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Explain how Huxley draws the reader into 'Brave New World' during chapter one.

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Introduction

Explain how Huxley draws the reader into `Brave New World' during chapter one. Aldous Huxley uses a variety of both literary and linguistic techniques to draw the reader into `Brave New World' in the first chapter of the book. Almost subconsciously we accept aspects of this world, which, on opening the front cover, were completely alien to us, and things begin to seem increasingly `normal'. The first of the techniques that Huxley uses us to alienate the reader from the visual and aural screen in the text. The first sentence in the first paragraph is just one example of this, ` A SQUAT grey building of only thirty-four stories'. To a twenty-first century reader, or one preceding that, the oxymoron of there `only' begin thirty-four stories would make them feel very much a tourist in the landscape, for we get the impression that this building is surrounded by other, much larger ones which is quite an intimidating image. From the first paragraph, we also learn of some of the values of the Society that Huxley has created, we hear their voice in the use of the word `only' but also when we learn of the World State's motto, `COMMUNITY, IDENTITY, STABILITY' which we understand as belonging, individuality and that the world is in a stable situation. ...read more.

Middle

The society of `Brave New World' seems to have a necessity to give everything a label; every room, every place, every process and every person has a title or is referred to be a name. Many of these titles are words, which we, as readers, cannot relate to because we do not recognise but by the way in which Huxley presents them, we build up an image of their significance and level of importance. An example of this is that `bokanofskified', a word which we certainly do not use ourselves, is not capitalised which suggests that it is a regularly used noun and we should accept is as something quite common whereas the `Social Predestination Room' is of more individual importance and therefore is capitalised in this context. As well as giving things labels, we are also introduced to a lot of things in the first chapter in terms of figures and the amount of them that there are, can be, have been or could be which relates to the clinical and factual methods of the Centre, `And you get an average of nearly eleven thousand brothers and sisters in a hundred and fifty batches of identical twins all within two years of the same age.' ...read more.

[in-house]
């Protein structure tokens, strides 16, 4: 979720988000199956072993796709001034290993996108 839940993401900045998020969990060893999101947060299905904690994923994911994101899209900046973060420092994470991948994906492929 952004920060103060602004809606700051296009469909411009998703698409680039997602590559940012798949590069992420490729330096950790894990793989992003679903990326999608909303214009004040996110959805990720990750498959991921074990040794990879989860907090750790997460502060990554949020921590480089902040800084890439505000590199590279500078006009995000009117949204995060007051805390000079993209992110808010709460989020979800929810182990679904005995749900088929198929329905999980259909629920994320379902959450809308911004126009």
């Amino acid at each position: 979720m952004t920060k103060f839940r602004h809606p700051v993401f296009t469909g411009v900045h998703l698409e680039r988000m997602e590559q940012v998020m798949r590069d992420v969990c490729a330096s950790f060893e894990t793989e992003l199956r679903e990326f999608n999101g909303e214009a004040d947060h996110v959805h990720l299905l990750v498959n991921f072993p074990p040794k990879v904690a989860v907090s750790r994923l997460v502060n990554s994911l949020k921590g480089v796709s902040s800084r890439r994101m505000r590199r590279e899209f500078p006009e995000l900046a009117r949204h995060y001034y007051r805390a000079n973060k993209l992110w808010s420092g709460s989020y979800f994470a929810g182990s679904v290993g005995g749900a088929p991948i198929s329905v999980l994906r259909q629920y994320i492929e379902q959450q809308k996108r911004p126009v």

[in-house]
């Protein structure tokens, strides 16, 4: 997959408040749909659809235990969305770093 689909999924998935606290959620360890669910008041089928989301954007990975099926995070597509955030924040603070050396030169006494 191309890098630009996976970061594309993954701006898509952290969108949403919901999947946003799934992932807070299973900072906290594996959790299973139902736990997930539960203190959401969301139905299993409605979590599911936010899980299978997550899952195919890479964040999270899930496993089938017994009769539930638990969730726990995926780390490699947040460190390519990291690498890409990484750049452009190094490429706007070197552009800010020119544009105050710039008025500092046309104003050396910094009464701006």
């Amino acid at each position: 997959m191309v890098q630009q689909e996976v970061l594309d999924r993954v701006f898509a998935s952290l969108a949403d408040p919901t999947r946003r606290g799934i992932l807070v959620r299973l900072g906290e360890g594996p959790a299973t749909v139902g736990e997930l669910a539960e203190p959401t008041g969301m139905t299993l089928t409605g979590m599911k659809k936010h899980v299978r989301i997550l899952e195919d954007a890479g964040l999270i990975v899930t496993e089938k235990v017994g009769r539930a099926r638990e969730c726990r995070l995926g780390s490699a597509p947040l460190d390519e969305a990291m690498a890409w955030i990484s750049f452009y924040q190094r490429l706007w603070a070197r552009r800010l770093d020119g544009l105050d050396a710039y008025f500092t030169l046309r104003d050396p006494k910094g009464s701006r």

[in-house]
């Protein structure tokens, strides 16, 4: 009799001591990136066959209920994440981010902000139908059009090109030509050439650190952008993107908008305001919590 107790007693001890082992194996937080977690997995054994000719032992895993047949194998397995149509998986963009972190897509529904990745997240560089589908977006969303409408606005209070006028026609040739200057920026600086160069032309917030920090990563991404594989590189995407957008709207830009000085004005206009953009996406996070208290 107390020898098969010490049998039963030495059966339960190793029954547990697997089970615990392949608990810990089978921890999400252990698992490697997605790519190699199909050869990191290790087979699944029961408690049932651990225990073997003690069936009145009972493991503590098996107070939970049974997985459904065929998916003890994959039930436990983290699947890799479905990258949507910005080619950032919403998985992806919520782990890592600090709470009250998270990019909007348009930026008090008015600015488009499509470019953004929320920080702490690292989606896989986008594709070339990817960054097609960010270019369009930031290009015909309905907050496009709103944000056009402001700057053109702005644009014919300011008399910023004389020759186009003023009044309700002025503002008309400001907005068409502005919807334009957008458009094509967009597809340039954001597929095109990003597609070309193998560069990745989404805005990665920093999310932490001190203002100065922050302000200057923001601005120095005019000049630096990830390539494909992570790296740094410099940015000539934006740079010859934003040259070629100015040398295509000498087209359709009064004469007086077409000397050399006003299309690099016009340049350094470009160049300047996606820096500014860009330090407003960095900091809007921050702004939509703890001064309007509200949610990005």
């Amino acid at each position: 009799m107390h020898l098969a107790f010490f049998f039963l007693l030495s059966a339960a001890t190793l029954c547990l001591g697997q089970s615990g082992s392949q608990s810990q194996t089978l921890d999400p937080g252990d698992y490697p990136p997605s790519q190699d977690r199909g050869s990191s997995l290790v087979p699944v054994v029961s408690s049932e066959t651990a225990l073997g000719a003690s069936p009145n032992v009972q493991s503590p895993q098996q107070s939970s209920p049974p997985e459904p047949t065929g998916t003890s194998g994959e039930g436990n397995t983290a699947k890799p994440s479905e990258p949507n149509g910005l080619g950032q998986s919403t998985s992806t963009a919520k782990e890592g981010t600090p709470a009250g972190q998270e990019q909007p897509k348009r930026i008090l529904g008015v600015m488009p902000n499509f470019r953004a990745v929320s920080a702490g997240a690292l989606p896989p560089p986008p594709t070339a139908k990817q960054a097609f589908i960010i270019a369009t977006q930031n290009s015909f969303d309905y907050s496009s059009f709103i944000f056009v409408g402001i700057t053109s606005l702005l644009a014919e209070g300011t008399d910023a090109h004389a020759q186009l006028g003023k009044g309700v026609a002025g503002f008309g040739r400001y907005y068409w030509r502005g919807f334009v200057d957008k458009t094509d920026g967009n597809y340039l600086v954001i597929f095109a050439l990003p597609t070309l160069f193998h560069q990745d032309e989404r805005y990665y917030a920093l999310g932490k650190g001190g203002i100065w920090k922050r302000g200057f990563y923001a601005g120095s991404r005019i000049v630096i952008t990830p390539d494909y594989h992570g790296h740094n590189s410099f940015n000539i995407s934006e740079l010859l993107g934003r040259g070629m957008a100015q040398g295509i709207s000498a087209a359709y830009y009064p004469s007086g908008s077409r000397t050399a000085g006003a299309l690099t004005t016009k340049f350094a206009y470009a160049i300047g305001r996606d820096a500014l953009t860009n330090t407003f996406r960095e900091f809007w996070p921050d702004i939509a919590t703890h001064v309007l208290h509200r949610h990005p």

Conclusion

By alienating us from the visual and aural aspects of the `Brave New World', Huxley provokes out natural human instinct to explore and to create our own views which we find strongly reflect those of the students and so, society, as we are given no alternative at all. Our inclusion in the tour, which the students are being given throughout the chapter, is very effective as it takes us right to the core of the action and almost engages us in the `privilege' of being educated by the Director himself. The use of concrete nouns creates an impersonal, methodical and clinical atmosphere and the effect of these being predominantly plural is that we see the lack of individuality in society, which is emphasised by characters such as Mr Foster and what they say. Finally, the way in which the Director's speech and narrative often become confused demonstrates the fact that personal views are blurred with what society believes to be correct and that they are, in fact, intended to be the same. From the de-familiarity of the `Squat grey building of only thirsty-four stories' to the complete understanding of `Bokanovsky's process' we come a long way in chapter one of Huxley's `Brave New World' and become included in the attitudes, values and actions of his society. ...read more.

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